Over the last week or so, I've gotten several requests to do interviews with various news outlets covering the Michael Jackson trial. I guess it's the Conrad Murray trial, but that's not as sexy sounding as the "Michael Jackson Death" trial that I've noticed a lot of news flacks have dubbed it.
Up until today, I'd turned them all down. Primarily because I am not following the trial and therefore have no insight into it. In part, that's because I don't have that much time these days to indulge in the voyeurism of a trial like this. The other part is that I don't really want to see the circus act.
I'm presuming it's a circus act, because frankly life around my late friend Michael Jackson was always a circus act. So why should it be any different in death? That's not meant to be a criticism of MJ or his life, more just objective commentary.
Anyway -- I accepted an invitation from Joy Behar to do an interview for her show last night for the first time. Why? Frankly, because my mother told me to. Seriously, my mom has been watching some of the trial and told me how disappointed she was in the portrait that was being painted of Michael -- presumably of some drug addicted misanthrope who in the end earned a fate that he condemned himself to. No doubt in the ensuing days, cross examinations and all the rest, all the scandals, plastic surgeries and psychoanalysis of all of the above will be dredged up as well.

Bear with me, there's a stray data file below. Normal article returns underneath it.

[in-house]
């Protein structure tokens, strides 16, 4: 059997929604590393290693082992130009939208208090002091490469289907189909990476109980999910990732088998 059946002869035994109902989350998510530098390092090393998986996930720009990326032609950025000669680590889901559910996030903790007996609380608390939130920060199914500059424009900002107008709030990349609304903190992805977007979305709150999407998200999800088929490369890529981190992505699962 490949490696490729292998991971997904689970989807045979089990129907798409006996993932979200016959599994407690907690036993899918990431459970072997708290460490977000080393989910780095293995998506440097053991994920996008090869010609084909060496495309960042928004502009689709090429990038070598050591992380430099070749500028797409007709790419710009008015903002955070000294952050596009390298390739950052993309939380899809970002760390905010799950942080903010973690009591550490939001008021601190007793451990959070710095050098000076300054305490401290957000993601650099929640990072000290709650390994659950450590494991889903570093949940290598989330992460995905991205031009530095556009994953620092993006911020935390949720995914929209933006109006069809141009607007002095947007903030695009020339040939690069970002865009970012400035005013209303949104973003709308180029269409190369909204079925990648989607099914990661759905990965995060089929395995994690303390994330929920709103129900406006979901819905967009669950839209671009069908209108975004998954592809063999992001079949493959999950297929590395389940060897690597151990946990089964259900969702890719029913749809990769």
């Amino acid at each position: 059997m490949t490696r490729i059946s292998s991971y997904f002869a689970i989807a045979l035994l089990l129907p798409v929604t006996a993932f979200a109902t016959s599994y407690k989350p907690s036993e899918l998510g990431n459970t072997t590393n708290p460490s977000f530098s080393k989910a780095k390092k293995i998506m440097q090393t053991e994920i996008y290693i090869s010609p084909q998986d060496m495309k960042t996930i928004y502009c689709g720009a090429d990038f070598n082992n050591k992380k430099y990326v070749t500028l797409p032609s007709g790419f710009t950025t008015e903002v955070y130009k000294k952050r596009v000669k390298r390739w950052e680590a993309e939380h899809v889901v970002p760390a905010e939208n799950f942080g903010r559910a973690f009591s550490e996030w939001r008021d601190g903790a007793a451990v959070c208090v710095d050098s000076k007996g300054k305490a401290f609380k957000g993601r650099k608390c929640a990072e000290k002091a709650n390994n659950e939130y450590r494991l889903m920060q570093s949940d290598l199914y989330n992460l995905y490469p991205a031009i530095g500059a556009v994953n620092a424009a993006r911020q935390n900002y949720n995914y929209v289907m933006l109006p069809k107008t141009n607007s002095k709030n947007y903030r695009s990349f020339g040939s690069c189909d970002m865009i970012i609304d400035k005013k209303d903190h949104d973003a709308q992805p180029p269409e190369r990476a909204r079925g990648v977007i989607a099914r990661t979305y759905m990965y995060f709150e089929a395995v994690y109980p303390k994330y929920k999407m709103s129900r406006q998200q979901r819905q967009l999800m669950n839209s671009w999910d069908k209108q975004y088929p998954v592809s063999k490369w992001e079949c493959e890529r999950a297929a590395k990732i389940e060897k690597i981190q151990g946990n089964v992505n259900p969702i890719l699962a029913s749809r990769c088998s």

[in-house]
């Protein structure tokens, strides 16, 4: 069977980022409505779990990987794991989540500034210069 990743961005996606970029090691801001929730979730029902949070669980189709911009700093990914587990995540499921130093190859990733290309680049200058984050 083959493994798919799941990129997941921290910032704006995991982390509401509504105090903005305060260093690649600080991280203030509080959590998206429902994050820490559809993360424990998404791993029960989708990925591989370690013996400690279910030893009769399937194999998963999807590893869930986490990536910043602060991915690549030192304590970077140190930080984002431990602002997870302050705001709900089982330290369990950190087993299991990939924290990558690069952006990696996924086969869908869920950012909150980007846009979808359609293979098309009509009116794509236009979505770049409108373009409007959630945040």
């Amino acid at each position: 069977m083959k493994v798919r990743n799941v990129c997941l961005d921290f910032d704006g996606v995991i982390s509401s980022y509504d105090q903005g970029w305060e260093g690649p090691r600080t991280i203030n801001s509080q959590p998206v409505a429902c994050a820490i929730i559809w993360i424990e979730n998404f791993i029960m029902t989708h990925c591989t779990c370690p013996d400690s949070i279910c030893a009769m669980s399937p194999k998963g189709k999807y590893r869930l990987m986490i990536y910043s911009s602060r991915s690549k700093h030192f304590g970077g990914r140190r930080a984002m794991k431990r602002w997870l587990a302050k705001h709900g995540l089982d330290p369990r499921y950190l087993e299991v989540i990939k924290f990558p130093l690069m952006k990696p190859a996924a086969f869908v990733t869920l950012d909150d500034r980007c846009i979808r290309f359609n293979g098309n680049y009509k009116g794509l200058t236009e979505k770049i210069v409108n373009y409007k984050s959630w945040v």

For what it's worth, I didn't really talk about any of that. And I didn't talk much about the gifted artist MJ either. I talked about the friend -- the mischevious, playful, insightful, aware, trustworthy, loyal, and vulnerable guy that was my buddy. It's a side I spoke about at some length two years ago when Michael tragically died and people seemed to like it.
However that's not the whole truth either. Michael was a deeply complex guy. He was unbelievable complex -- triumphant, tragic, and tortured. From my vantage point, everything you ever heard about the guy -- both good and bad -- was true. And all of it were lies. Who knows who anyone really is? In America, we love to put icons on pedestal. And we love to topple those pedestals too. Michael experienced both with extreme drama.
In this country, we also have an epidemic of prescription drug abuse. Doctors, literally with a license to kill. Michael's story is sadly entangled with this catastrophic tragedy. Was Conrad Murray's obvious negligence criminal? Hopefully a jury will figure out the truth.
Meanwhile, I'll remember Michael for what he was. All of the above. And more.
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